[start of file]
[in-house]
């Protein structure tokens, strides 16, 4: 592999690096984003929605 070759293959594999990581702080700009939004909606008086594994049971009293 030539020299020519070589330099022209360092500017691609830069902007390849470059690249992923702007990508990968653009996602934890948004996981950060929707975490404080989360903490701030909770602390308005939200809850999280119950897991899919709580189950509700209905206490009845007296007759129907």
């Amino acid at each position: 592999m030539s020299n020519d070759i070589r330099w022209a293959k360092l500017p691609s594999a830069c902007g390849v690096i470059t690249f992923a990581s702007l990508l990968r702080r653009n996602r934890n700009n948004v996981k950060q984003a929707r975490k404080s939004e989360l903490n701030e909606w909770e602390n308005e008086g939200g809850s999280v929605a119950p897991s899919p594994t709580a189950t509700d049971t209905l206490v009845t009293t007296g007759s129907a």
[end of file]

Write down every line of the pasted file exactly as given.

[in-house]
């Protein structure tokens, strides 16, 4: 592999690096984003929605 070759293959594999990581702080700009939004909606008086594994049971009293 030539020299020519070589330099022209360092500017691609830069902007390849470059690249992923702007990508990968653009996602934890948004996981950060929707975490404080989360903490701030909770602390308005939200809850999280119950897991899919709580189950509700209905206490009845007296007759129907």
């Amino acid at each position: 592999m030539s020299n020519d070759i070589r330099w022209a293959k360092l500017p691609s594999a830069c902007g390849v690096i470059t690249f992923a990581s702007l990508l990968r702080r653009n996602r934890n700009n948004v996981k950060q984003a929707r975490k404080s939004e989360l903490n701030e909606w909770e602390n308005e008086g939200g809850s999280v929605a119950p897991s899919p594994t709580a189950t509700d049971t209905l206490v009845t009293t007296g007759s129907a």